Secure Authentication between Zimbra and AD

Revision as of 02:06, 24 October 2016 by Teodor Vizirov (talk | contribs) (Secure Authentication between Zimbra and AD (self-signed certificate))

Secure Authentication between Zimbra and AD (self-signed certificate)

   KB 23061        Last updated on 2016-10-24  




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Purpose

How to configure authentication with Active Directory using SSL.


Prerequisite

Before everything else, make sure that the non-ssl (port 389) AD authentication is working, by following that article.


Resolution

1. Review the following article to familiarize yourself with the authentication with AD from Zimbra side in AdminUI. The only difference from the article, is that in the "Active Directory Settings", we need to check the "Use SSL:" tick box:

3 ad ssl.JPG


2. Convert the zimbra CA to .der, and copy it to the DC:

cd /opt/zimbra/ssl/zimbra/ca
openssl x509 -in ca.pem -outform der -out ad.der
  • Use tools such as WinScp to copy the /opt/zimbra/ssl/zimbra/ca/ad.der file to the DC.

3. Install the Zimbra certificate authority (CA) (ad.der) on the domain controller:

  • Start->Run > Type mmc > Right click on it > "Run as Administrator". This will open the Microsoft Management Console.
  • Click "File" > "Add/Remove Snap-In..." to open the "Add Standalone Snap-in" dialog.
  • From the Available snap-ins on the left, select "Certificates" and press "Add".
  • Select "Computer account" and press "Next".
  • Select "Local computer" and press "Finish"
  • Click "Ok" to close the "Add/Remove Snap-in" dialog.


Once the "Certificates snap-in" is open, click on the "Certificates" node under "Trusted Root Certification Authorities". Right-click on the "Certificates" node, select "All Tasks" -> "Import...", and import the Certificate Authority (in my case "ad.der") you copied from Zimbra. Accept the default location: Trusted Root Certification Authorities

4 ad ssl.jpg


Leave the Microsoft Management Console open for step 8


4. Create a CSR. For this purpose we will use Microsoft's certreq utility. To generate csr, we need to create a *.inf file. Below is a sample *.inf file you ca use.

  • Open a text editor (Notepad) and paste the following text into the file. Make sure no CR/LF character is added to the "Subject =" line when you copy and paste the text. Remove if any.
  • Update the Subject attributes with appropriate values. For example: CN=ad.example.com. The FQDN must be the name of the AD server.


;----------------- csr.inf -----------------
  
[Version] 

Signature="$Windows NT$" 

[NewRequest]

Subject = "CN=ad.example.com, OU=Organizational_Unit, O=Organization, L=City, S=State, C=Country" 
; Replace mail.example.com with the FQDN of your AD server's FQDN.
; Replace the remaining Subject attributes.
KeySpec = 1 
KeyLength = 2048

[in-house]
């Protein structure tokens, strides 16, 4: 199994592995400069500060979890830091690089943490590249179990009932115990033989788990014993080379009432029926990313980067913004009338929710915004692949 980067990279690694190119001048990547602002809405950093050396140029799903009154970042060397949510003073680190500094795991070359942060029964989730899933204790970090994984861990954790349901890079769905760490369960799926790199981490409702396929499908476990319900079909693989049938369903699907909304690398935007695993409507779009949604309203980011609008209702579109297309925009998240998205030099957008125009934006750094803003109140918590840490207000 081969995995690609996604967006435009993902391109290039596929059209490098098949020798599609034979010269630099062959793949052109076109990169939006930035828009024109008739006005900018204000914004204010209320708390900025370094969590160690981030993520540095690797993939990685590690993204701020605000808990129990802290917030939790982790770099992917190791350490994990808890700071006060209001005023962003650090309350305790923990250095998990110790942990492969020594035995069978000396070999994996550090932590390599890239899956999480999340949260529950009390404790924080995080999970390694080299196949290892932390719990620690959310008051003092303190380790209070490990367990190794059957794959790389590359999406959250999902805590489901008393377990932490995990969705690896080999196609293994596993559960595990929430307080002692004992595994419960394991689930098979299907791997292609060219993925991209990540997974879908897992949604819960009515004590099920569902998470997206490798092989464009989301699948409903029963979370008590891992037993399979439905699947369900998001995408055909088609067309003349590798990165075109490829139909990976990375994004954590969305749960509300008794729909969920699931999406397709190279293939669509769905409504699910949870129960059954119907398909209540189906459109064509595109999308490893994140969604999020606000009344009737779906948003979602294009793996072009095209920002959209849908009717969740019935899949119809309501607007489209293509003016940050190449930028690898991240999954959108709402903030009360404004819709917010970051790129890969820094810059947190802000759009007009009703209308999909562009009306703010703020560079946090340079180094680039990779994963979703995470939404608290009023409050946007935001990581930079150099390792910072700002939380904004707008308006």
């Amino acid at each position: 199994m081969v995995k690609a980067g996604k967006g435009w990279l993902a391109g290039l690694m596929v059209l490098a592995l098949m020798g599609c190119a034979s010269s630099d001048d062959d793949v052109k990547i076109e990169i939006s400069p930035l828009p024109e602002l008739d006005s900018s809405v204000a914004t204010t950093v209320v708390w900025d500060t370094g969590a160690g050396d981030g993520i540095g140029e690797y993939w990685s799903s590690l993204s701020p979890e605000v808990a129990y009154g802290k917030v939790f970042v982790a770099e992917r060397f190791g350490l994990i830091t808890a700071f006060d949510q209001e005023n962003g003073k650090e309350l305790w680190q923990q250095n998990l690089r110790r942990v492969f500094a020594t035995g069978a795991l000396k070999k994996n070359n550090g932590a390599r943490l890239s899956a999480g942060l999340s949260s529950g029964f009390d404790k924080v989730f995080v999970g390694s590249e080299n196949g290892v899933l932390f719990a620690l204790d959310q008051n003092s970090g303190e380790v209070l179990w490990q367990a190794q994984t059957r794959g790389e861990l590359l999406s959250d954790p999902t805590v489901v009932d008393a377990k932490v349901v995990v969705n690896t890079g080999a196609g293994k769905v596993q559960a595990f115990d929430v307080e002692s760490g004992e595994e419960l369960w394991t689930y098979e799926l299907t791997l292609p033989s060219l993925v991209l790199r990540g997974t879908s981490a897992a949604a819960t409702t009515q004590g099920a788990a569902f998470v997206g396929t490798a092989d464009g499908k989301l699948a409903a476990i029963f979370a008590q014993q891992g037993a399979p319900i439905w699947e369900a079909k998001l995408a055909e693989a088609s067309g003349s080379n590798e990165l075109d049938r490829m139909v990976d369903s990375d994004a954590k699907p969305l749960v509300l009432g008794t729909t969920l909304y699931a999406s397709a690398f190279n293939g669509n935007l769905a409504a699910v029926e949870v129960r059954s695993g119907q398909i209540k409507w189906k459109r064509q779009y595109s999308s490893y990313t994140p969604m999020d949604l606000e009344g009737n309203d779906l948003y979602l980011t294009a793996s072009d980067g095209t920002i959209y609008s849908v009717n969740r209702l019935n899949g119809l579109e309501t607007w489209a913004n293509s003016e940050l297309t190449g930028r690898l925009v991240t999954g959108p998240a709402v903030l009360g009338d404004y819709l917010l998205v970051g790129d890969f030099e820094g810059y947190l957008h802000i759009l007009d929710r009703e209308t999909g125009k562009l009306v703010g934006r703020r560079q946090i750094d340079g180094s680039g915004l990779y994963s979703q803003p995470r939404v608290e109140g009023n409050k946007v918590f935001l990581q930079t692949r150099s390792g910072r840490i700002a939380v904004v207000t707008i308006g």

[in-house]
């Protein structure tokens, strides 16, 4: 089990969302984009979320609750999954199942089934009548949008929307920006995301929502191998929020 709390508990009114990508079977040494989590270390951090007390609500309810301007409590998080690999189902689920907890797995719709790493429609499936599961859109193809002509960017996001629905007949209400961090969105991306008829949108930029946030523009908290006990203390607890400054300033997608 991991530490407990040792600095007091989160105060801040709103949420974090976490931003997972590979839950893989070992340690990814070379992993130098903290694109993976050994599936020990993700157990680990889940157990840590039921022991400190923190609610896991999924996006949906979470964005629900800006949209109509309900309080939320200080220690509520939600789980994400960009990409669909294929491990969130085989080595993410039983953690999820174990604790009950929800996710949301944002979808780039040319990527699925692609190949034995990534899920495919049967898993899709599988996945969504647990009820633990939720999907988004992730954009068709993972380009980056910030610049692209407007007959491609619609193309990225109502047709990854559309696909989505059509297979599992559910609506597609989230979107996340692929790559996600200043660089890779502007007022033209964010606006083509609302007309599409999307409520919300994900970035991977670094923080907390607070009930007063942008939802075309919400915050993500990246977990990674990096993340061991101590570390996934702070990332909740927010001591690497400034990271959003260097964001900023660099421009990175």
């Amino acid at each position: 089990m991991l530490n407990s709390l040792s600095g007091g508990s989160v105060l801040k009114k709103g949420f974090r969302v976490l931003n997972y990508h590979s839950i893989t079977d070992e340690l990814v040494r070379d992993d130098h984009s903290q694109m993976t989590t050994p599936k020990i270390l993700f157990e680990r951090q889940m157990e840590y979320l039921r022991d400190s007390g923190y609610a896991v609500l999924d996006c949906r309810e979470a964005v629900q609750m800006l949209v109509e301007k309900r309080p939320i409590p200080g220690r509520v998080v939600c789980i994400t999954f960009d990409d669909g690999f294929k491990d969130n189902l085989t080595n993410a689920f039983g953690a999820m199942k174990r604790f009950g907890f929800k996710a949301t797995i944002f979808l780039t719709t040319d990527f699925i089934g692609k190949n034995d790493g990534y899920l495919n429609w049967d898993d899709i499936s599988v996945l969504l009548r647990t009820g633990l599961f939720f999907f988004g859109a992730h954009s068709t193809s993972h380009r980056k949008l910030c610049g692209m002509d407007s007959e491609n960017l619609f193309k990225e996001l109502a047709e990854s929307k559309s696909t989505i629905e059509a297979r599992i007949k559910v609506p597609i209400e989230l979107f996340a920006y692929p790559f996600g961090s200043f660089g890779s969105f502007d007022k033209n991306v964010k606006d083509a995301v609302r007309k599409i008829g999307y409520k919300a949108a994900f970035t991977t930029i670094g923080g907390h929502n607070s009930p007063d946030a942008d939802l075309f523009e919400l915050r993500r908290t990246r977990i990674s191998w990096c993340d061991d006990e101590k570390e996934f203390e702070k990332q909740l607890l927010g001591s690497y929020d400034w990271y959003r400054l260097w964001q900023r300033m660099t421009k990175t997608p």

HashAlgorithm = SHA256
Exportable = TRUE 
MachineKeySet = TRUE 
SMIME = False 
PrivateKeyArchive = FALSE 
UserProtected = FALSE 
UseExistingKeySet = FALSE 
ProviderName = "Microsoft RSA SChannel Cryptographic Provider" 
ProviderType = 12
RequestType = PKCS10 
KeyUsage = 0xa0 

[EnhancedKeyUsageExtension] 

OID=1.3.6.1.5.5.7.3.1 ; this is for Server Authentication 

5. Once you have a inf file, generate a Certificate Signing Request (CSR) using certreq. Open CMD and type:

certreq -new csr.inf ad.csr  

6. Create and Sign the certificate. Copy the ad.csr file to the ZCS server (/tmp) and run as root:

openssl x509 -req -days 365 -in /tmp/ad.csr -CA /opt/zimbra/ssl/zimbra/ca/ca.pem -CAkey /opt/zimbra/ssl/zimbra/ca/ca.key  -set_serial 01 -out ad.crt

That will create a file ad.crt. Copy the file (ad.crt) back to the AD server.

(If you are purchasing an SSL certificate, send the CSR to your vendor and they will generate and sign the certificate for you. If you have already purchased an SSL certificate, you can skip this step.)


7. Accept the Certificate. After the ad.crt file has been copied to the AD server, run the following command to accept it, using the "certreq" utility:

certreq -accept ad.crt

This will accept the cert in the Windows certificate store and it will be available to those services and products that make use of the Windows certificate store. These products include but are not limited to: IIS, Exchange, Active Directory (LDAPS), Terminal Services and Microsoft Management Console (MMC).


8. Install the certificate.

From Step 3, open the "Certificates snap-in", expand the "Certificates" node under "Personal". Right-click on the "Certificates" node, select "All Tasks" -> "Import...", and import the "ad.crt".

5 ad ssl.jpg


9. Restart AD server

After installing the certificate you must restart the AD server.

Check


  • To check you can go back to that article, and check the SSL tick box (from step 1). Then proceed forward until you reach the window to test the authentication. The authentication should succeed.
  • The next test includes the ldp.exe utility located on the DC. Click Start > Run > type ldp.exe and open it. At top left, click on "Connection" > "Connect...".

Make sure the port is 636, the SSL check box is ticked and you type the FQDN of the AD server.

6 ad ssl.jpg


If the "Connect" is successful, the following output is produced:

1 ad ssl.JPG


Then, you can Bind to AD.

7 ad ssl.jpg


You can choose any of the authentication methods. In my case I authenticated as "aduser" user:

8 ad ssl.jpg


Verified Against: Zimbra Collaboration 8.6, 8.5, 8.0 Date Created: 24/10/2016
Article ID: https://wiki.zimbra.com/index.php?title=Secure_Authentication_between_Zimbra_and_AD Date Modified: 2016-10-24



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Wiki/KB reviewed by SME1 SME2 COPY EDITOR Last edit by Teodor Vizirov
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